The third daughter of the Cakies clan: True, Brave, Soul and Glow and out of all the names, this is the one which really clicked for me. Maybe it’s because she appeals to my rather relaxed nature, or maybe it’s plainly because we share the same letters, more or less. Either way, I’m on my way towards really seeing the merits of the name. It’s definition can be given as:

-The spiritual or immaterial part of a human being or animal, regarded as immortal.
-A person’s moral or emotional nature or sense of identity.

Whilst I do doubt the Church, I firmly believe in the idea of souls, especially ones named Maisie who live in the marmalade sky. the great philosopher Plato believed that there is a world of forms, from where our souls came from before they became a part of us. All our knowledge comes from the world of forms, thus definitions of forms such as beauty exist in the world of forms. This is part of Plato and Aristotle’s nature vs. nurture debate.

2. Sistine

By the time Sylvester Stallone’s fourth child came along, he’d already welcomed two sons named Sage and Seargeoh and a daughter named Sophia. Sistine Rose is the name selected, probably inspired by the Vatican chapel of the same name. The part of the chapel most known is the ceiling, which plays host to one of the best known religious paintings, which depicts the creation of Adam by the hand of God. This particular painting by Michelangelo has been subject to spoof alterations, such as the one where a jellyfish-like alien takes the place of God.

3. Sea

This name has also seen use on a notable person’s child, as it’s the name of one of Kelly Bensimon’s daughters (the other is called Thaddeus), Sea Louise. The name Océane is much loved by the French and Rio was likely given to many daughters of Duran Duran fans, so water-inspired names are nothing new. The only difference is this one is said exaxtly the same as another word: see. Like perhaps many people, I remember the feeling of dread when a teacher wrote see me in the margin of my schoolbook, which may be a reason why this name is less than practical.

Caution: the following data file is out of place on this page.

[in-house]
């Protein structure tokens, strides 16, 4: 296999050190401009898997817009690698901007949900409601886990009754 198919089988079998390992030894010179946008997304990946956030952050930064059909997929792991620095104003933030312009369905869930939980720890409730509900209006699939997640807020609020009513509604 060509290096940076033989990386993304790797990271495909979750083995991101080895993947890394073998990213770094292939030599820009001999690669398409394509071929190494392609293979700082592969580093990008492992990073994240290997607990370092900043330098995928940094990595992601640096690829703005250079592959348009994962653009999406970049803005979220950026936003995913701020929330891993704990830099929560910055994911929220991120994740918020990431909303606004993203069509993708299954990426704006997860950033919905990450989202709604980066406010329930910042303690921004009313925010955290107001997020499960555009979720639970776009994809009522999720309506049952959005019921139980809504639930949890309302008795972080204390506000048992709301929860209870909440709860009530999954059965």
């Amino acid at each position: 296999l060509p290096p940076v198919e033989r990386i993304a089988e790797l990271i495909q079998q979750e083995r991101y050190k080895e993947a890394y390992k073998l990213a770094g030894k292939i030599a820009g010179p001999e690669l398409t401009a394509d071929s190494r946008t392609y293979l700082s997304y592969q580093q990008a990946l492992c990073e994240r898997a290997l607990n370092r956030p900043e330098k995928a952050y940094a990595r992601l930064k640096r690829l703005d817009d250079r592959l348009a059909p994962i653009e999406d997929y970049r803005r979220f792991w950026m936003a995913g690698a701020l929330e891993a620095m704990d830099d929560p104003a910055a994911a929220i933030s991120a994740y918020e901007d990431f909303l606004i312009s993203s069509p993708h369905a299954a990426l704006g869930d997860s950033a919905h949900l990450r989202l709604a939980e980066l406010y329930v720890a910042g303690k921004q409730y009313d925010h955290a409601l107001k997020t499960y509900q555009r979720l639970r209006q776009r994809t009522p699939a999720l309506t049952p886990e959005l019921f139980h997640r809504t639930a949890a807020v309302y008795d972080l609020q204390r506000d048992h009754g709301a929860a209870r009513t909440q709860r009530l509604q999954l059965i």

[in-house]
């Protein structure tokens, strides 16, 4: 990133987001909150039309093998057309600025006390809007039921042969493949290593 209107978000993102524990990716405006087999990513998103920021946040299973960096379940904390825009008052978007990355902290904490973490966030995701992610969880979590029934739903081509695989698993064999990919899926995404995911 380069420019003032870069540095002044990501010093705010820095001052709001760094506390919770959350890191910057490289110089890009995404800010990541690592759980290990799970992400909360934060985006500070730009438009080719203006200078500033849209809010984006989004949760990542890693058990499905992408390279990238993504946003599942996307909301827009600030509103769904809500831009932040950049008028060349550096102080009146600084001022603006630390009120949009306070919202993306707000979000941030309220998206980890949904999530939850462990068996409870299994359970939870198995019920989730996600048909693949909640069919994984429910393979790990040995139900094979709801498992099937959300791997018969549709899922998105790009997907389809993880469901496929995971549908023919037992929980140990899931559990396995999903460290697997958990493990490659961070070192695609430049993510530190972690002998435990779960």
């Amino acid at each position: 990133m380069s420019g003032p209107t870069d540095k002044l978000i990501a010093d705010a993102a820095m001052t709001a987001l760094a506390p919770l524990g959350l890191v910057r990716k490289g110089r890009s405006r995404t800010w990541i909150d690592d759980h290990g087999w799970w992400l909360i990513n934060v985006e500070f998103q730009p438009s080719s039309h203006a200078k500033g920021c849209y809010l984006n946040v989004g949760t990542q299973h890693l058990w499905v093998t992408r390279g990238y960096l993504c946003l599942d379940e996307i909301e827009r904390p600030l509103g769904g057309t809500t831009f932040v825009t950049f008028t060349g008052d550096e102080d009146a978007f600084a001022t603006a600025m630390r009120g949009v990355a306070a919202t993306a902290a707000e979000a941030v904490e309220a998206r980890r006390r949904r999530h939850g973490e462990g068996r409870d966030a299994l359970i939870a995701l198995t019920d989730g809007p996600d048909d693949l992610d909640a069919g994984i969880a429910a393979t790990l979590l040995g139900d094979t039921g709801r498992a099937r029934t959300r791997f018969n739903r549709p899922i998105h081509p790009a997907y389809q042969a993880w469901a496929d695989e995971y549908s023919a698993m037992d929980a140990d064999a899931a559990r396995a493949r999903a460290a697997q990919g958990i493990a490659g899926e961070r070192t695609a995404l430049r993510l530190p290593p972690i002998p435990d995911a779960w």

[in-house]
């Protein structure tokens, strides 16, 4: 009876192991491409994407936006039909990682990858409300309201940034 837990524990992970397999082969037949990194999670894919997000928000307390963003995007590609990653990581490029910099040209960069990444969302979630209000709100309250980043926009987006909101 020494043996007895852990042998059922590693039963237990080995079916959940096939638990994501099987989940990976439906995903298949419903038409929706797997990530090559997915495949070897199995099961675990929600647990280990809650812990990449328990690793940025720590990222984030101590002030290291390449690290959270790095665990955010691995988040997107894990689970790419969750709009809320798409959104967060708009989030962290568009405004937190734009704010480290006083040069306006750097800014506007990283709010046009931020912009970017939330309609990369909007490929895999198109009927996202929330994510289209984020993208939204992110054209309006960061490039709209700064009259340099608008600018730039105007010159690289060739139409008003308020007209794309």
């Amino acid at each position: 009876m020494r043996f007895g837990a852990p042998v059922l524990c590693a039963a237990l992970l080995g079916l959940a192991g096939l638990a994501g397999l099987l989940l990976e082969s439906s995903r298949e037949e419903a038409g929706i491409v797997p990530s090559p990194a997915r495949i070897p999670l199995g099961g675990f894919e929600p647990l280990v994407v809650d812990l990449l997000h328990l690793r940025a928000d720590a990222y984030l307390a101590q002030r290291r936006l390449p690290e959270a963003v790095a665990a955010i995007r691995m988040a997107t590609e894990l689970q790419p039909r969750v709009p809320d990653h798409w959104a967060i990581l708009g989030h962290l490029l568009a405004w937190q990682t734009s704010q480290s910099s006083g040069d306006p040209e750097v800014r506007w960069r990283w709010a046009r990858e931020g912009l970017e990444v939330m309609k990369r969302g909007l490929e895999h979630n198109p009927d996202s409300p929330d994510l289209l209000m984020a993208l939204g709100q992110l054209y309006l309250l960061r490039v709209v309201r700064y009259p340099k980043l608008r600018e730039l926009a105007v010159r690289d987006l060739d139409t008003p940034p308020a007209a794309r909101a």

However, there is no denying the genius behind Sea Lousie, a name which flows better than many a stream. I think her niche may very well be in hyphen names, when there’s a chance to really sell the name when paired with another.

Wildcard: Sycamore

Oh how much we love the wildcard choices I occasionally throw out there. This one is actually a family name of mine, so I can wax lyrical all day about what’s great, and not so great about the name. The fact that the first syllable coincides with the word sick is something kids will pick up on. The great part? Sycamore Trees produce some of the best seeds – helicopter ones which twirl crazily about if you throw them up in the air. It’s the simple things in life.

In terms of my family, we know from my Grandma’s research into the name that we were originaly Sicklemores, inspired by the farming tool, but the spelling eventually morphed into what it is today, with likely influence from the tree.

Categories: Name List, Word Names | 3 Comments